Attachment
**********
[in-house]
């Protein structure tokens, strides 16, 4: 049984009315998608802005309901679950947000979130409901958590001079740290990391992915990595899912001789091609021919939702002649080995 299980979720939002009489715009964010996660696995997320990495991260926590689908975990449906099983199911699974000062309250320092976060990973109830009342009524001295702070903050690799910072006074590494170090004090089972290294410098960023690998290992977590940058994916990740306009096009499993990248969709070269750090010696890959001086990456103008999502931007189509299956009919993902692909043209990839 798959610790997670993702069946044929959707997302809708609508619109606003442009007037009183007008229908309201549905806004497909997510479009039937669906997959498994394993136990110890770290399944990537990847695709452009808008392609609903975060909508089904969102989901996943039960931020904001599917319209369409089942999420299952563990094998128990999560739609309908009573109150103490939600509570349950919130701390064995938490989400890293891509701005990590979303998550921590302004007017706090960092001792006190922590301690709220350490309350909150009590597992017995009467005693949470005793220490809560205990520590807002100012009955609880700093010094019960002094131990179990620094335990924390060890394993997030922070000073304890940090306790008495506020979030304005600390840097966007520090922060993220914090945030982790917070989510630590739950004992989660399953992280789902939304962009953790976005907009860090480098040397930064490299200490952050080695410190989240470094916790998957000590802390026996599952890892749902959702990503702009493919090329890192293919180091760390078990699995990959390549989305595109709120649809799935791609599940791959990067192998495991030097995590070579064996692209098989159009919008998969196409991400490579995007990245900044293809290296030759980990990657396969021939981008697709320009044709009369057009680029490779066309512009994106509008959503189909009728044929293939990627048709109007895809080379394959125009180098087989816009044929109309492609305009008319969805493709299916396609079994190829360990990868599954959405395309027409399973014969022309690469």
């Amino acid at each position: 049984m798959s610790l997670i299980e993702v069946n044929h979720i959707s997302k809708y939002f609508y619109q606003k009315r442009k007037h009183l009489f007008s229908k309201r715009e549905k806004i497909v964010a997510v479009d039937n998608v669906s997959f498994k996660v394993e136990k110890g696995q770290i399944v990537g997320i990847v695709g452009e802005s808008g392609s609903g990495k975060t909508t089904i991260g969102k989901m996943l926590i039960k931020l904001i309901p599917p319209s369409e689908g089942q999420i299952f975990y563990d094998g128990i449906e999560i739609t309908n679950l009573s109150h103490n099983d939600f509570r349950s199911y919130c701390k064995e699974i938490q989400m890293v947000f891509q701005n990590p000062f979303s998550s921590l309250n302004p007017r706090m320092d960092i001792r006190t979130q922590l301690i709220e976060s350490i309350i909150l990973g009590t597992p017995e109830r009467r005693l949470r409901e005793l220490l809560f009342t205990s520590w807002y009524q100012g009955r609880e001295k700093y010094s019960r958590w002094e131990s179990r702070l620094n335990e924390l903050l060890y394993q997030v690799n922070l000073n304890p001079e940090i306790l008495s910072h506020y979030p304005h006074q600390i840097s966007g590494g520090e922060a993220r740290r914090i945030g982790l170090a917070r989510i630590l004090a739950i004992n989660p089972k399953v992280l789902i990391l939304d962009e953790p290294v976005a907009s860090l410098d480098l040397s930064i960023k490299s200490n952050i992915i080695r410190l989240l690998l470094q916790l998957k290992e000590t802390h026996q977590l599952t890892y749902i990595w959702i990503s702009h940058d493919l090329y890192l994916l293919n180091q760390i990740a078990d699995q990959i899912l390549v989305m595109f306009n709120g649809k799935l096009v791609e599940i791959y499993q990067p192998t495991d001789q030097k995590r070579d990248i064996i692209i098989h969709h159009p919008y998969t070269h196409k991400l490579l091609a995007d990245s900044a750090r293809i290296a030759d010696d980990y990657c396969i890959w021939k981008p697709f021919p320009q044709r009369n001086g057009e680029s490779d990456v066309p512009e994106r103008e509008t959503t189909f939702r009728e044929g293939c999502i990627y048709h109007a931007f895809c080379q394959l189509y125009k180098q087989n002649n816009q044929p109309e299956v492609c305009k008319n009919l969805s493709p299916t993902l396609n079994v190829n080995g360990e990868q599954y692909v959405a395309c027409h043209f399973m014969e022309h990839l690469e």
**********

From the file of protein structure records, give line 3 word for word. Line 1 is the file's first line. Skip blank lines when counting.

């Amino acid at each position: 049984m798959s610790l997670i299980e993702v069946n044929h979720i959707s997302k809708y939002f609508y619109q606003k009315r442009k007037h009183l009489f007008s229908k309201r715009e549905k806004i497909v964010a997510v479009d039937n998608v669906s997959f498994k996660v394993e136990k110890g696995q770290i399944v990537g997320i990847v695709g452009e802005s808008g392609s609903g990495k975060t909508t089904i991260g969102k989901m996943l926590i039960k931020l904001i309901p599917p319209s369409e689908g089942q999420i299952f975990y563990d094998g128990i449906e999560i739609t309908n679950l009573s109150h103490n099983d939600f509570r349950s199911y919130c701390k064995e699974i938490q989400m890293v947000f891509q701005n990590p000062f979303s998550s921590l309250n302004p007017r706090m320092d960092i001792r006190t979130q922590l301690i709220e976060s350490i309350i909150l990973g009590t597992p017995e109830r009467r005693l949470r409901e005793l220490l809560f009342t205990s520590w807002y009524q100012g009955r609880e001295k700093y010094s019960r958590w002094e131990s179990r702070l620094n335990e924390l903050l060890y394993q997030v690799n922070l000073n304890p001079e940090i306790l008495s910072h506020y979030p304005h006074q600390i840097s966007g590494g520090e922060a993220r740290r914090i945030g982790l170090a917070r989510i630590l004090a739950i004992n989660p089972k399953v992280l789902i990391l939304d962009e953790p290294v976005a907009s860090l410098d480098l040397s930064i960023k490299s200490n952050i992915i080695r410190l989240l690998l470094q916790l998957k290992e000590t802390h026996q977590l599952t890892y749902i990595w959702i990503s702009h940058d493919l090329y890192l994916l293919n180091q760390i990740a078990d699995q990959i899912l390549v989305m595109f306009n709120g649809k799935l096009v791609e599940i791959y499993q990067p192998t495991d001789q030097k995590r070579d990248i064996i692209i098989h969709h159009p919008y998969t070269h196409k991400l490579l091609a995007d990245s900044a750090r293809i290296a030759d010696d980990y990657c396969i890959w021939k981008p697709f021919p320009q044709r009369n001086g057009e680029s490779d990456v066309p512009e994106r103008e509008t959503t189909f939702r009728e044929g293939c999502i990627y048709h109007a931007f895809c080379q394959l189509y125009k180098q087989n002649n816009q044929p109309e299956v492609c305009k008319n009919l969805s493709p299916t993902l396609n079994v190829n080995g360990e990868q599954y692909v959405a395309c027409h043209f399973m014969e022309h990839l690469e």